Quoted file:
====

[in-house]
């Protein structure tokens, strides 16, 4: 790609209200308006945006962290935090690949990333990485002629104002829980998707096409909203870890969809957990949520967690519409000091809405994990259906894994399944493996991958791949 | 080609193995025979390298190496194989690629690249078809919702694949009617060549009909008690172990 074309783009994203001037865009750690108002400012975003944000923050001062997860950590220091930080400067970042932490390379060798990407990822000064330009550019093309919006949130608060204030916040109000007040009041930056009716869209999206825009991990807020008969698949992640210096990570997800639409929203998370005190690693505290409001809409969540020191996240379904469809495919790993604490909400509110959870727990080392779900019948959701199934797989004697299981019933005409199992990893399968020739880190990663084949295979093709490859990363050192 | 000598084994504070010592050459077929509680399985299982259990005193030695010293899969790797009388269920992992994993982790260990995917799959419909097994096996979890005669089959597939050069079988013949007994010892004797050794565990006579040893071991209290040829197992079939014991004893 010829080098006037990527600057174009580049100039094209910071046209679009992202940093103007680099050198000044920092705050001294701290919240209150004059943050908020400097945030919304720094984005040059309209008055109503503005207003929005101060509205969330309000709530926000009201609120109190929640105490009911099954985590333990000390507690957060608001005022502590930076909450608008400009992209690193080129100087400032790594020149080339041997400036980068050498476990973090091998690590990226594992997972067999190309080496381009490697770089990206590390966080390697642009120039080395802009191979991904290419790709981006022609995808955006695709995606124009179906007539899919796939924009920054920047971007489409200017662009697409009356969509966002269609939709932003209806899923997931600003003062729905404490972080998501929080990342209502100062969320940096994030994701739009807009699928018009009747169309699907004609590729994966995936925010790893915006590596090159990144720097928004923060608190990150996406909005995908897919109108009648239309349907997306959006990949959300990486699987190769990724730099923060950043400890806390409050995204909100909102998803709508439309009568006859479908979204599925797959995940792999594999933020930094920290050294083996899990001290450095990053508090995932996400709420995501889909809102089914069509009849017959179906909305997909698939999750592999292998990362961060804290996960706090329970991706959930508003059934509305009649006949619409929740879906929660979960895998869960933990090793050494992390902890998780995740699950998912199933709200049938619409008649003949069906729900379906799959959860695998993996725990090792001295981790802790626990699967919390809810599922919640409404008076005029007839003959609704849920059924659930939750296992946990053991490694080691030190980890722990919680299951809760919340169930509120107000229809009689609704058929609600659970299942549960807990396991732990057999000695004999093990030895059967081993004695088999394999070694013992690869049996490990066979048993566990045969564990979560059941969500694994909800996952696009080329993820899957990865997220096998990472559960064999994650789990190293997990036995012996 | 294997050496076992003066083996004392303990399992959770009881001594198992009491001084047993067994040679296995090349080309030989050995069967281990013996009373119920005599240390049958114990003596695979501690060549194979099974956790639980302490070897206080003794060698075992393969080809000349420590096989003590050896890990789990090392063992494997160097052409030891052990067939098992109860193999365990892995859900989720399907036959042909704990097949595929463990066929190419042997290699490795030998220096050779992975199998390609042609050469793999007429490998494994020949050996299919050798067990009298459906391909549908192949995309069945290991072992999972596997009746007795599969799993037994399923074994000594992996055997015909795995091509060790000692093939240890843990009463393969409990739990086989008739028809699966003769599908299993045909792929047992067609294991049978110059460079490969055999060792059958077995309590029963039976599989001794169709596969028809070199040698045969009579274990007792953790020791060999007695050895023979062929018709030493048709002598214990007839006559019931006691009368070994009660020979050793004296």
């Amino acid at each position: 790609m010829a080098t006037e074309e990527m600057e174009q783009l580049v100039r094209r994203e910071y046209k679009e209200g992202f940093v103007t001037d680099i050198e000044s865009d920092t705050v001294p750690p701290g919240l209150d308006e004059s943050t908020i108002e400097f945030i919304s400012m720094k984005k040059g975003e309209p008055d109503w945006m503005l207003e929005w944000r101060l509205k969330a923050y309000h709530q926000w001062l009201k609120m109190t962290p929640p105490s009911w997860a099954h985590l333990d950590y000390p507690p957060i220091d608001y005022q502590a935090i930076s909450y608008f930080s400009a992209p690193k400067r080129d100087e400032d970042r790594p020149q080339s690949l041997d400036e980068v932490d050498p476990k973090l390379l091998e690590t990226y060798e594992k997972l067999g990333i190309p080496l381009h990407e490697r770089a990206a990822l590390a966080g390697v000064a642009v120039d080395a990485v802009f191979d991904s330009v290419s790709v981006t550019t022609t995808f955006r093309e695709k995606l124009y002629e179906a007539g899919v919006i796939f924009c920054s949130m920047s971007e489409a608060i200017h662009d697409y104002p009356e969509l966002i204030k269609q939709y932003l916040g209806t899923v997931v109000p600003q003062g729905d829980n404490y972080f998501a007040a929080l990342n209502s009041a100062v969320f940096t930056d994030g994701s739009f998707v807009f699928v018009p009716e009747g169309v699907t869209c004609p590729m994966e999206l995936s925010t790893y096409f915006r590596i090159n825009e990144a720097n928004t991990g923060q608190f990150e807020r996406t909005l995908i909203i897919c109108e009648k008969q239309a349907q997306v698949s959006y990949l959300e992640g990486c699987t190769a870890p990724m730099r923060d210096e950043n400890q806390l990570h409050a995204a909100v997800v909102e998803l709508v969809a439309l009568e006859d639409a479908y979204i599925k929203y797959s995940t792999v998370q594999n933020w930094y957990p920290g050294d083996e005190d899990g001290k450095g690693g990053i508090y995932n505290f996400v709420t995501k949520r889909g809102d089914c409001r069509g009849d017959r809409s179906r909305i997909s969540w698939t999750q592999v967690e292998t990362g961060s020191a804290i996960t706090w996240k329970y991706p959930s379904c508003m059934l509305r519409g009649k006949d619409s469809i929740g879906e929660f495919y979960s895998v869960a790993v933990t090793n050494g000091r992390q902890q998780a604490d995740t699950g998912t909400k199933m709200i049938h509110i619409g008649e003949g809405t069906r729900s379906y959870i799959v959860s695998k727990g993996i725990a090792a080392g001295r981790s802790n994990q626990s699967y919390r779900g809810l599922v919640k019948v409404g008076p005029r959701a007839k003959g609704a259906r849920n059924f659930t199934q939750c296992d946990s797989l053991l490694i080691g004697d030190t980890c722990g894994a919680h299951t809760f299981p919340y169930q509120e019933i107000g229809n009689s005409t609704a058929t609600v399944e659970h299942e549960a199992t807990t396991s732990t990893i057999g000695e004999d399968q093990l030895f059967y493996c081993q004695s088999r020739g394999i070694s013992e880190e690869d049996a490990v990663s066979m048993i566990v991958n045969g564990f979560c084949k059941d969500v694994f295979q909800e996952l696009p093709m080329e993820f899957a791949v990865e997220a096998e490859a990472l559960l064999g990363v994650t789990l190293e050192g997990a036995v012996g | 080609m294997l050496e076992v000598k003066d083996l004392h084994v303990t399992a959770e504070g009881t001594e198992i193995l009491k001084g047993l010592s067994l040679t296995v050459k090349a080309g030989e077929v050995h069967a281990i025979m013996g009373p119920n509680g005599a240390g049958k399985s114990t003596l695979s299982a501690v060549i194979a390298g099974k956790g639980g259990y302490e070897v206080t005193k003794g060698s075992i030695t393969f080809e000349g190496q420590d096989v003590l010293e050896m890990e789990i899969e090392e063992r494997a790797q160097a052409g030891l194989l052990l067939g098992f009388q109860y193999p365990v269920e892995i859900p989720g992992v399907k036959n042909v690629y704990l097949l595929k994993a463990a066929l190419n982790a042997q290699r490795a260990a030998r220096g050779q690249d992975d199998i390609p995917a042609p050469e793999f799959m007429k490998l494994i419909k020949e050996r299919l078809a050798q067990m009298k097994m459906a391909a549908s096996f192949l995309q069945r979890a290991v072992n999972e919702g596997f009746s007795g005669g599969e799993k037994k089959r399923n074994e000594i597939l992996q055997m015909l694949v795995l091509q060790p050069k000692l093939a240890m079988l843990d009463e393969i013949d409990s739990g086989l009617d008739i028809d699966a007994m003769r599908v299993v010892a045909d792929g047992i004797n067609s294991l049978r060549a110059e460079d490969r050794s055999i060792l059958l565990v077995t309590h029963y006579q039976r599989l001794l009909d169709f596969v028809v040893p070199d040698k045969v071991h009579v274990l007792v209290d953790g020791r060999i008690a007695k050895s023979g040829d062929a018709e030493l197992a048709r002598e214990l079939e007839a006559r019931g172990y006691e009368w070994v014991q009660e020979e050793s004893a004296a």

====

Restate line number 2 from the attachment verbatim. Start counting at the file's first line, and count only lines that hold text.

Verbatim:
């Protein structure tokens, strides 16, 4: 790609209200308006945006962290935090690949990333990485002629104002829980998707096409909203870890969809957990949520967690519409000091809405994990259906894994399944493996991958791949 | 080609193995025979390298190496194989690629690249078809919702694949009617060549009909008690172990 074309783009994203001037865009750690108002400012975003944000923050001062997860950590220091930080400067970042932490390379060798990407990822000064330009550019093309919006949130608060204030916040109000007040009041930056009716869209999206825009991990807020008969698949992640210096990570997800639409929203998370005190690693505290409001809409969540020191996240379904469809495919790993604490909400509110959870727990080392779900019948959701199934797989004697299981019933005409199992990893399968020739880190990663084949295979093709490859990363050192 | 000598084994504070010592050459077929509680399985299982259990005193030695010293899969790797009388269920992992994993982790260990995917799959419909097994096996979890005669089959597939050069079988013949007994010892004797050794565990006579040893071991209290040829197992079939014991004893 010829080098006037990527600057174009580049100039094209910071046209679009992202940093103007680099050198000044920092705050001294701290919240209150004059943050908020400097945030919304720094984005040059309209008055109503503005207003929005101060509205969330309000709530926000009201609120109190929640105490009911099954985590333990000390507690957060608001005022502590930076909450608008400009992209690193080129100087400032790594020149080339041997400036980068050498476990973090091998690590990226594992997972067999190309080496381009490697770089990206590390966080390697642009120039080395802009191979991904290419790709981006022609995808955006695709995606124009179906007539899919796939924009920054920047971007489409200017662009697409009356969509966002269609939709932003209806899923997931600003003062729905404490972080998501929080990342209502100062969320940096994030994701739009807009699928018009009747169309699907004609590729994966995936925010790893915006590596090159990144720097928004923060608190990150996406909005995908897919109108009648239309349907997306959006990949959300990486699987190769990724730099923060950043400890806390409050995204909100909102998803709508439309009568006859479908979204599925797959995940792999594999933020930094920290050294083996899990001290450095990053508090995932996400709420995501889909809102089914069509009849017959179906909305997909698939999750592999292998990362961060804290996960706090329970991706959930508003059934509305009649006949619409929740879906929660979960895998869960933990090793050494992390902890998780995740699950998912199933709200049938619409008649003949069906729900379906799959959860695998993996725990090792001295981790802790626990699967919390809810599922919640409404008076005029007839003959609704849920059924659930939750296992946990053991490694080691030190980890722990919680299951809760919340169930509120107000229809009689609704058929609600659970299942549960807990396991732990057999000695004999093990030895059967081993004695088999394999070694013992690869049996490990066979048993566990045969564990979560059941969500694994909800996952696009080329993820899957990865997220096998990472559960064999994650789990190293997990036995012996 | 294997050496076992003066083996004392303990399992959770009881001594198992009491001084047993067994040679296995090349080309030989050995069967281990013996009373119920005599240390049958114990003596695979501690060549194979099974956790639980302490070897206080003794060698075992393969080809000349420590096989003590050896890990789990090392063992494997160097052409030891052990067939098992109860193999365990892995859900989720399907036959042909704990097949595929463990066929190419042997290699490795030998220096050779992975199998390609042609050469793999007429490998494994020949050996299919050798067990009298459906391909549908192949995309069945290991072992999972596997009746007795599969799993037994399923074994000594992996055997015909795995091509060790000692093939240890843990009463393969409990739990086989008739028809699966003769599908299993045909792929047992067609294991049978110059460079490969055999060792059958077995309590029963039976599989001794169709596969028809070199040698045969009579274990007792953790020791060999007695050895023979062929018709030493048709002598214990007839006559019931006691009368070994009660020979050793004296």